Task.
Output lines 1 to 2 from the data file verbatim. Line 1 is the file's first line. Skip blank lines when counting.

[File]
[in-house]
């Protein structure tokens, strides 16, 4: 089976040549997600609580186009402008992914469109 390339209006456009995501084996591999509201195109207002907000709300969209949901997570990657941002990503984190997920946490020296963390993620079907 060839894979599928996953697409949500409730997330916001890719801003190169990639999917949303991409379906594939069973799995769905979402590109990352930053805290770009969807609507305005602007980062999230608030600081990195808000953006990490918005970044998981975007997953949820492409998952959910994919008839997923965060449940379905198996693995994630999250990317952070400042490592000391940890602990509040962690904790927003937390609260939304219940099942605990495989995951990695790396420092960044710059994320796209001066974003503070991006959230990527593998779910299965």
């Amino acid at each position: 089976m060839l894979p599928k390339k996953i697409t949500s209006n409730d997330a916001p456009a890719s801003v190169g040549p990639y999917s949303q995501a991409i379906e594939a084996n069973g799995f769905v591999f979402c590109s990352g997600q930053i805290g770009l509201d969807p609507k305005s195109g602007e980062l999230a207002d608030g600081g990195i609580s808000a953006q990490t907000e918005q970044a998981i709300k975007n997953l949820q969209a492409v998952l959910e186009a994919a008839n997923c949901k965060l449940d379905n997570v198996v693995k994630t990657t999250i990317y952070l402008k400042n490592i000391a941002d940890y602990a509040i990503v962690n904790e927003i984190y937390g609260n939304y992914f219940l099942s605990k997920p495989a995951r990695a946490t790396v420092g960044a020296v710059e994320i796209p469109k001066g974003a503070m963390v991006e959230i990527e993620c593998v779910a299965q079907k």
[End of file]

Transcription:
[in-house]
């Protein structure tokens, strides 16, 4: 089976040549997600609580186009402008992914469109 390339209006456009995501084996591999509201195109207002907000709300969209949901997570990657941002990503984190997920946490020296963390993620079907 060839894979599928996953697409949500409730997330916001890719801003190169990639999917949303991409379906594939069973799995769905979402590109990352930053805290770009969807609507305005602007980062999230608030600081990195808000953006990490918005970044998981975007997953949820492409998952959910994919008839997923965060449940379905198996693995994630999250990317952070400042490592000391940890602990509040962690904790927003937390609260939304219940099942605990495989995951990695790396420092960044710059994320796209001066974003503070991006959230990527593998779910299965």